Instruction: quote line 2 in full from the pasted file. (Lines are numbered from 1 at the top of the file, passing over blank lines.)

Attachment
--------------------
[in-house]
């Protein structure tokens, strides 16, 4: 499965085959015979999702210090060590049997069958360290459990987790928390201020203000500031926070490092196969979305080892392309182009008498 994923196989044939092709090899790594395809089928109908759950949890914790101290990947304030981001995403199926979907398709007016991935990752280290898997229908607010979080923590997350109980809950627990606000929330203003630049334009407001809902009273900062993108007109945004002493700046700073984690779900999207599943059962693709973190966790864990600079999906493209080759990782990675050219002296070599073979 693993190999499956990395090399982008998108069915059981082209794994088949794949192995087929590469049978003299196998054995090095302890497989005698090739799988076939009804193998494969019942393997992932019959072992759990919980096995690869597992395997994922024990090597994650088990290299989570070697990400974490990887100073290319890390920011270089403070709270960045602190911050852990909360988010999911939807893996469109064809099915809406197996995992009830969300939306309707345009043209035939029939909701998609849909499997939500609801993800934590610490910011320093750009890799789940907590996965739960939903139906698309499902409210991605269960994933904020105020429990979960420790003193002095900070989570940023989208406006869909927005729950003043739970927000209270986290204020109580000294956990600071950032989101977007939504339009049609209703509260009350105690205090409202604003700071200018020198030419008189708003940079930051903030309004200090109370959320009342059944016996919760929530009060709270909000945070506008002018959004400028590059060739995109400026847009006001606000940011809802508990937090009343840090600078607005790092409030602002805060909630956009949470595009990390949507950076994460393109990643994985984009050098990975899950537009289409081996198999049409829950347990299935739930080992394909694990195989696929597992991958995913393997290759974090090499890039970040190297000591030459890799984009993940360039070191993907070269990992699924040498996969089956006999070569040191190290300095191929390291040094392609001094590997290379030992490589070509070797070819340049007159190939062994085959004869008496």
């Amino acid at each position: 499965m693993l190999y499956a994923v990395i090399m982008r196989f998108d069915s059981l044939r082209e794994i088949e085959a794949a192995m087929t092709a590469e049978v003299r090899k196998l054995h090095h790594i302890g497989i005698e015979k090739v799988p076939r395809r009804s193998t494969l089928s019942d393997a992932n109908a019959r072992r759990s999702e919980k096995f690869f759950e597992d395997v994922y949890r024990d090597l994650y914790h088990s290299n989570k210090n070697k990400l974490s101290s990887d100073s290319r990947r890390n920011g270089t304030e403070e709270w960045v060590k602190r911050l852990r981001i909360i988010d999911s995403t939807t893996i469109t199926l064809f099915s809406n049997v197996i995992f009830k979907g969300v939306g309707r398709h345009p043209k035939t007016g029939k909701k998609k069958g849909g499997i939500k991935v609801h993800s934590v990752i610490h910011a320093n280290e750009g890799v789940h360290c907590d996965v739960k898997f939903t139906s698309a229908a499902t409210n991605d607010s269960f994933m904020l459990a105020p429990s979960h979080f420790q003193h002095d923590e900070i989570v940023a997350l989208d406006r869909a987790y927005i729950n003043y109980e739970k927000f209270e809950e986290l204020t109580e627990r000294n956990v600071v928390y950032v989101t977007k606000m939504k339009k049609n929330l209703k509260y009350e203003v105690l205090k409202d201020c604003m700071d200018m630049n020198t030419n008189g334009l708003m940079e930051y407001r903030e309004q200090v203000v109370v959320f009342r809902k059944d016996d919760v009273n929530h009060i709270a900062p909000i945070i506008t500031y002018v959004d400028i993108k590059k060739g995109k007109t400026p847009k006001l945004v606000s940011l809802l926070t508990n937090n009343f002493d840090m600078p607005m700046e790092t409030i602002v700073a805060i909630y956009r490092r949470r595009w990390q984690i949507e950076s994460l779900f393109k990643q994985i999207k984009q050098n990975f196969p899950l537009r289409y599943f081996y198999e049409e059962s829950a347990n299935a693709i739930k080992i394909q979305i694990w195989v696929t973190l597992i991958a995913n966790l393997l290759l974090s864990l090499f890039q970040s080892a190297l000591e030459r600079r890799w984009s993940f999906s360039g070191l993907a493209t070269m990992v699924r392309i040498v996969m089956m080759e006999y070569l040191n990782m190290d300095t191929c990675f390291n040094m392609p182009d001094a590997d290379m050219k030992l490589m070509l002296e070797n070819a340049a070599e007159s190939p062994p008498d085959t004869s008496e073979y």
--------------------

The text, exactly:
């Protein structure tokens, strides 16, 4: 499965085959015979999702210090060590049997069958360290459990987790928390201020203000500031926070490092196969979305080892392309182009008498 994923196989044939092709090899790594395809089928109908759950949890914790101290990947304030981001995403199926979907398709007016991935990752280290898997229908607010979080923590997350109980809950627990606000929330203003630049334009407001809902009273900062993108007109945004002493700046700073984690779900999207599943059962693709973190966790864990600079999906493209080759990782990675050219002296070599073979 693993190999499956990395090399982008998108069915059981082209794994088949794949192995087929590469049978003299196998054995090095302890497989005698090739799988076939009804193998494969019942393997992932019959072992759990919980096995690869597992395997994922024990090597994650088990290299989570070697990400974490990887100073290319890390920011270089403070709270960045602190911050852990909360988010999911939807893996469109064809099915809406197996995992009830969300939306309707345009043209035939029939909701998609849909499997939500609801993800934590610490910011320093750009890799789940907590996965739960939903139906698309499902409210991605269960994933904020105020429990979960420790003193002095900070989570940023989208406006869909927005729950003043739970927000209270986290204020109580000294956990600071950032989101977007939504339009049609209703509260009350105690205090409202604003700071200018020198030419008189708003940079930051903030309004200090109370959320009342059944016996919760929530009060709270909000945070506008002018959004400028590059060739995109400026847009006001606000940011809802508990937090009343840090600078607005790092409030602002805060909630956009949470595009990390949507950076994460393109990643994985984009050098990975899950537009289409081996198999049409829950347990299935739930080992394909694990195989696929597992991958995913393997290759974090090499890039970040190297000591030459890799984009993940360039070191993907070269990992699924040498996969089956006999070569040191190290300095191929390291040094392609001094590997290379030992490589070509070797070819340049007159190939062994085959004869008496």